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Reduced Family Caregiver Depression With Early vs Delayed Palliative Care Intervention for Caregivers

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Key Points

  • Early initiation of a palliative care intervention for caregivers was associated with lower depression scores at 3 months.
  • Early intervention was associated with reduced depression score and reduced caregiver stress burden among caregivers whose care recipients died.

In the ENABLE III study reported in the Journal of Clinical Oncology, Dionne-Odom et al found that early vs delayed use of a palliative care intervention for family caregivers of patients with advanced cancer reduced caregiver depression scores and caregiver stress burden. No differences in caregiver quality of life were observed.

Study Details

The study involved 122 caregivers of patients with advanced cancer, who were randomly assigned between October 2010 and March 2013 to receive three structured weekly telephone coaching sessions, monthly follow-up, and a bereavement call either early after enrollment (n = 61) or 3 months later (n = 61). Patient participants were from the Norris Cotton Cancer Center, affiliated outreach clinics, and the VA Medical Center situated in New Hampshire and Vermont. Outcomes were compared between the early and delayed groups prior to the start of the intervention in the delayed group. An additional terminal-decline analysis used only data from the last 36 weeks of care recipient life for caregivers whose care recipient had died. Caregiver average age was 60 years, and most were female (79%) and white (93%).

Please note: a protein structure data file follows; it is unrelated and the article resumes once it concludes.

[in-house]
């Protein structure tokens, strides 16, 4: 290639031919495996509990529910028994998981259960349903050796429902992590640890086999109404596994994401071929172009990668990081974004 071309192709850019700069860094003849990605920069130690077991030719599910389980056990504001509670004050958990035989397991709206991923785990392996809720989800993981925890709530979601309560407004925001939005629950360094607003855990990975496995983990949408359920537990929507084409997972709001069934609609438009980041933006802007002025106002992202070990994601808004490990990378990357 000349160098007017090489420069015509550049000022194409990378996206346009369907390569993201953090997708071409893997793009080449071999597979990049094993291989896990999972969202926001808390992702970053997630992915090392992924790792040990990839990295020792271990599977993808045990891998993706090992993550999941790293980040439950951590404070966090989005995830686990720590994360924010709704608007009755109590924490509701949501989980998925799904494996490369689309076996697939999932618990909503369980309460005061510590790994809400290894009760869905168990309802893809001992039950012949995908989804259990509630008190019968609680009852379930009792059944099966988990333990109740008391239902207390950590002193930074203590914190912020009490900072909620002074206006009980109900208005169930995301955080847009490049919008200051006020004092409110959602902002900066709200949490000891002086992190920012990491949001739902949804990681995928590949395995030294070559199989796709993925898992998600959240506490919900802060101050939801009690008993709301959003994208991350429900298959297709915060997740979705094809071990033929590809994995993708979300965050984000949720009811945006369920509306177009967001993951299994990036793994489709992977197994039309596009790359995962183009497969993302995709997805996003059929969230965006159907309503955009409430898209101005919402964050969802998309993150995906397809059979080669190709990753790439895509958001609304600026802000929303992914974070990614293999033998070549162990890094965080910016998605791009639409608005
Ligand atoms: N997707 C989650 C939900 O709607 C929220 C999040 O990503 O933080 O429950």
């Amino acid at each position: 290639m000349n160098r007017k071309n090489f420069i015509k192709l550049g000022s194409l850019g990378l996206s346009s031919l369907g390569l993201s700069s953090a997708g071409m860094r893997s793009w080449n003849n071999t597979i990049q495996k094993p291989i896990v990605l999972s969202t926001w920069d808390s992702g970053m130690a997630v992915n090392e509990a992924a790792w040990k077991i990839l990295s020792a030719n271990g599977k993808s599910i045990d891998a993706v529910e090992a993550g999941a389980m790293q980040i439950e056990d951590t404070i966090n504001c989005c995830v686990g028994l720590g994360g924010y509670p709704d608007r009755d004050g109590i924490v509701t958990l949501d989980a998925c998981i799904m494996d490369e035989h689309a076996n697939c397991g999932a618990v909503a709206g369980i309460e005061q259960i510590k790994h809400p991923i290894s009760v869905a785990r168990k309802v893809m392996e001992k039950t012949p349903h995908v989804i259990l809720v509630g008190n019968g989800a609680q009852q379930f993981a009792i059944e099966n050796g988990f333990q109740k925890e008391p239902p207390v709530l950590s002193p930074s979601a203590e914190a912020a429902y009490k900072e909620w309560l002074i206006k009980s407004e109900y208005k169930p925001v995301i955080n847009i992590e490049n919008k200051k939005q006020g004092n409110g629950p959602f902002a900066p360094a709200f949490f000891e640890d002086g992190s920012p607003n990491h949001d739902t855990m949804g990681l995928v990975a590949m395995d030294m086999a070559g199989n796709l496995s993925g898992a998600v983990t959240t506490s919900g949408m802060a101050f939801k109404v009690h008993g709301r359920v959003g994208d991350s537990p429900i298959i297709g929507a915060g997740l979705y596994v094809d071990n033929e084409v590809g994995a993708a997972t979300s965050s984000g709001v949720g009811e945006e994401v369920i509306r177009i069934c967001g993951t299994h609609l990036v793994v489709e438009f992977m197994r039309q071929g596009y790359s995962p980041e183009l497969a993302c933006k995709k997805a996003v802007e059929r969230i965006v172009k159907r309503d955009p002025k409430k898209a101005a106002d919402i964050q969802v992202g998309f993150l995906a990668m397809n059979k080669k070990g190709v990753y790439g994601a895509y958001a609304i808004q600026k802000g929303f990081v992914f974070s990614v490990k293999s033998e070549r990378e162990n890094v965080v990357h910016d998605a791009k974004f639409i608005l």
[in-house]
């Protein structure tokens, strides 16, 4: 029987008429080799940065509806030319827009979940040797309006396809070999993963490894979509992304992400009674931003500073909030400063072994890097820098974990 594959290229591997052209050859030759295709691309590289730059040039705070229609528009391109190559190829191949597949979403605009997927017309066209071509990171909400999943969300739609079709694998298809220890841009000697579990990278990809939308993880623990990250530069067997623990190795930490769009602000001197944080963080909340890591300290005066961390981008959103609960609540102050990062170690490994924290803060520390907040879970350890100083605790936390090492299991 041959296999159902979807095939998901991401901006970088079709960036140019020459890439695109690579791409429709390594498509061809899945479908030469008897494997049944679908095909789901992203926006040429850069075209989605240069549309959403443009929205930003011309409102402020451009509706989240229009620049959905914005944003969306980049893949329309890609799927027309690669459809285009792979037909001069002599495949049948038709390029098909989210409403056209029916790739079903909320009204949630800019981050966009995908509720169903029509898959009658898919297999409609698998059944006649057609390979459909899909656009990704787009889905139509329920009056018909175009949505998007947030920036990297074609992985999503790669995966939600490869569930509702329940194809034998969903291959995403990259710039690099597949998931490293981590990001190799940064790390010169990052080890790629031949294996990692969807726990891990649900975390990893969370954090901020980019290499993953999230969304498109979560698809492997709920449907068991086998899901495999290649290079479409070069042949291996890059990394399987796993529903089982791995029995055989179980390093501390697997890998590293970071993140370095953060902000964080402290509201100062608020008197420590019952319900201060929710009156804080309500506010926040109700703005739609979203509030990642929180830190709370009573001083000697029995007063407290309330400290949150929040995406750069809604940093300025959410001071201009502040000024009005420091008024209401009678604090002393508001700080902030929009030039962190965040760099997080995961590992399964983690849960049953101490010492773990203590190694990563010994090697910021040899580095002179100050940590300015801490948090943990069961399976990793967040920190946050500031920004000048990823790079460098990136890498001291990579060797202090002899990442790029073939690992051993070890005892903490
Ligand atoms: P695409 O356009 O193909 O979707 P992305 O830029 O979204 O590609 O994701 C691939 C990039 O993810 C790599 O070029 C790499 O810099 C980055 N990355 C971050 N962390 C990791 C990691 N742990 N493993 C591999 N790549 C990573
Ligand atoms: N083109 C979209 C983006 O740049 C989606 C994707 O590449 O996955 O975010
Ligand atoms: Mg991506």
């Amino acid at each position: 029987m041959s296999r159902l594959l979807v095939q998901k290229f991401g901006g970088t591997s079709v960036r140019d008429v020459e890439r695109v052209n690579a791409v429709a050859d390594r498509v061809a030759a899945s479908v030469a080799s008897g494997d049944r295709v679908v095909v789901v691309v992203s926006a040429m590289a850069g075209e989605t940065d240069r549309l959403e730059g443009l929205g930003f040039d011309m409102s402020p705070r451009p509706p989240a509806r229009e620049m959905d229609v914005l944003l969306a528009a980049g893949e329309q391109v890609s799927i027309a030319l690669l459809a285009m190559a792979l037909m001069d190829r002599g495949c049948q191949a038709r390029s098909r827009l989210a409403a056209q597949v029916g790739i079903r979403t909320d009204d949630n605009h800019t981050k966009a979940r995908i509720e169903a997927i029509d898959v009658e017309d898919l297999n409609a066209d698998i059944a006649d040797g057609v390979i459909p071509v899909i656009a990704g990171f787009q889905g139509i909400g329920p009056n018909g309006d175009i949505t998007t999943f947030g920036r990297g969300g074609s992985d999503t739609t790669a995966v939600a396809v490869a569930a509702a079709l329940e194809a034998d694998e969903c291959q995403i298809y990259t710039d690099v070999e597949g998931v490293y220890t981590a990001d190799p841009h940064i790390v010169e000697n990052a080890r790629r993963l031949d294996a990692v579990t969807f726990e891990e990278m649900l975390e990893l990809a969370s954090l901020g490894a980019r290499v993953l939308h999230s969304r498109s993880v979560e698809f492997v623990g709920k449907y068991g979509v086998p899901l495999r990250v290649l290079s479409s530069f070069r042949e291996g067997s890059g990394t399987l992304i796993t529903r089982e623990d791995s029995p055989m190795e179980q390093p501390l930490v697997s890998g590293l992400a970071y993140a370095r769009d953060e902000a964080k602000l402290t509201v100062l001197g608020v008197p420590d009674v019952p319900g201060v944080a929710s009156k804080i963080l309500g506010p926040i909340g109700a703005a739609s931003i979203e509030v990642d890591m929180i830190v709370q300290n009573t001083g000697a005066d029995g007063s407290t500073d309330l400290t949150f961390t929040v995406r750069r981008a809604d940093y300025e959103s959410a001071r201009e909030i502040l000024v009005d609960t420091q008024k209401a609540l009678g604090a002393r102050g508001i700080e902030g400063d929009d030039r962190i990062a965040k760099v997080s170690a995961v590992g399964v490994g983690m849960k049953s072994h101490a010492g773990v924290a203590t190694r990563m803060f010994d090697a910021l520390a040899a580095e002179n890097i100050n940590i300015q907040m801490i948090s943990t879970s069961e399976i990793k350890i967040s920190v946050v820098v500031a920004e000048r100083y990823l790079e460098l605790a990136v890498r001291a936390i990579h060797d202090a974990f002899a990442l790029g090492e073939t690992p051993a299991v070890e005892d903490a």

Quality of life was measured using the caregiver Quality of Life Scale-Cancer (CQOL-C, range = 0–140, higher equals worse). Depression was measured using the Center for Epidemiologic Study-Depression (CESD) Scale (range = 0–60, higher equals worse). Caregiver burden was measured using the Montgomery-Borgatta Caregiver Burden scale, which includes objective, demand, and stress burden subscales. High objective burden score (range = 6–30) suggests interference with caregiver private, social, and recreational time and normal daily routine; high demand burden score (range = 4–20) indicates that the caregiver feels overstrained by caregiving demands; high stress burden score (range = 4–20) indicates strained emotional demands.

Lower Depression Scores

Between-group differences in depression scores from enrollment to 3 months (ie, before the delayed group started the intervention) favored the early group (mean difference = −3.4, d = −.32, P = .02). There were no differences in caregiver quality of life (mean difference = −2, d = −.13, P = .39) or caregiver burden (objective burden mean difference = 0.3, d = .09, P = .64; stress burden mean difference = −.5, d = −.2, P = .29; demand burden mean difference = 0, d = -.01, P = .97).

The terminal decline analysis of data from decedents’ caregivers indicated between-group differences favoring the early group for depression (mean difference = −3.8, d = −.39, P = .02) and stress burden (mean difference = −1.1, d = -.44, P = .01) but not for quality of life (mean difference = −4.9, d = −.3,  P = .07) or other caregiver burden (objective burden mean difference = −.6, d = −.18, P = .27; demand burden mean difference = −.7,  d = −.23, P = .22).

The investigators concluded: “Early-group [caregivers] had lower depression scores at 3 months and lower depression and stress burden in the terminal decline analysis. Palliative care for [caregivers] should be initiated as early as possible to maximize benefits.”

Marie A. Bakitas, DNSc, CRNP, of University of Alabama at Birmingham, is the corresponding author for the Journal of Clinical Oncology article.

The study was supported in part by grants from the National Institute for Nursing Research, National Institutes of Health, and American Cancer Society.

Mark T. Hegel, PhD, reported research funding from Johnson & Johnson.

The content in this post has not been reviewed by the American Society of Clinical Oncology, Inc. (ASCO®) and does not necessarily reflect the ideas and opinions of ASCO®.


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